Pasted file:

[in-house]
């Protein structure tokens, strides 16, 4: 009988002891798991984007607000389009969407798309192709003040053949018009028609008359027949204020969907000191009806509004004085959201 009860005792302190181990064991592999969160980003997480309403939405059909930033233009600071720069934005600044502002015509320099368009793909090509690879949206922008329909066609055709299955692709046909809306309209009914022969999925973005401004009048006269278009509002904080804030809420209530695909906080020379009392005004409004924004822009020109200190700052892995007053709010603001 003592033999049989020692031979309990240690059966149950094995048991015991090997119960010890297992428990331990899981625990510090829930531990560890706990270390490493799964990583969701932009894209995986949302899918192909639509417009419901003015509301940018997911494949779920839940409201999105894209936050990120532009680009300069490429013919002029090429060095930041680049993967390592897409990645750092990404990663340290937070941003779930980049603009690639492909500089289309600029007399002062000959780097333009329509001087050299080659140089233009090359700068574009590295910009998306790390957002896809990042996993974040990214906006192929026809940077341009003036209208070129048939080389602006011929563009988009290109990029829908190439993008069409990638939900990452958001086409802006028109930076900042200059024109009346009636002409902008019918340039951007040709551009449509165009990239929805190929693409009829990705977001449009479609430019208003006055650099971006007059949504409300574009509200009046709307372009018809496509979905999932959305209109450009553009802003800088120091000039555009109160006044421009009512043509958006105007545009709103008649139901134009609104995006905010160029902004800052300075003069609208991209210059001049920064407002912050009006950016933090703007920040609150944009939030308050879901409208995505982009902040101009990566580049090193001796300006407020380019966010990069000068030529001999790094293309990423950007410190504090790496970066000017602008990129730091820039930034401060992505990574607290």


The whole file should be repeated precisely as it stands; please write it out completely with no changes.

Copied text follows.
[in-house]
């Protein structure tokens, strides 16, 4: 009988002891798991984007607000389009969407798309192709003040053949018009028609008359027949204020969907000191009806509004004085959201 009860005792302190181990064991592999969160980003997480309403939405059909930033233009600071720069934005600044502002015509320099368009793909090509690879949206922008329909066609055709299955692709046909809306309209009914022969999925973005401004009048006269278009509002904080804030809420209530695909906080020379009392005004409004924004822009020109200190700052892995007053709010603001 003592033999049989020692031979309990240690059966149950094995048991015991090997119960010890297992428990331990899981625990510090829930531990560890706990270390490493799964990583969701932009894209995986949302899918192909639509417009419901003015509301940018997911494949779920839940409201999105894209936050990120532009680009300069490429013919002029090429060095930041680049993967390592897409990645750092990404990663340290937070941003779930980049603009690639492909500089289309600029007399002062000959780097333009329509001087050299080659140089233009090359700068574009590295910009998306790390957002896809990042996993974040990214906006192929026809940077341009003036209208070129048939080389602006011929563009988009290109990029829908190439993008069409990638939900990452958001086409802006028109930076900042200059024109009346009636002409902008019918340039951007040709551009449509165009990239929805190929693409009829990705977001449009479609430019208003006055650099971006007059949504409300574009509200009046709307372009018809496509979905999932959305209109450009553009802003800088120091000039555009109160006044421009009512043509958006105007545009709103008649139901134009609104995006905010160029902004800052300075003069609208991209210059001049920064407002912050009006950016933090703007920040609150944009939030308050879901409208995505982009902040101009990566580049090193001796300006407020380019966010990069000068030529001999790094293309990423950007410190504090790496970066000017602008990129730091820039930034401060992505990574607290």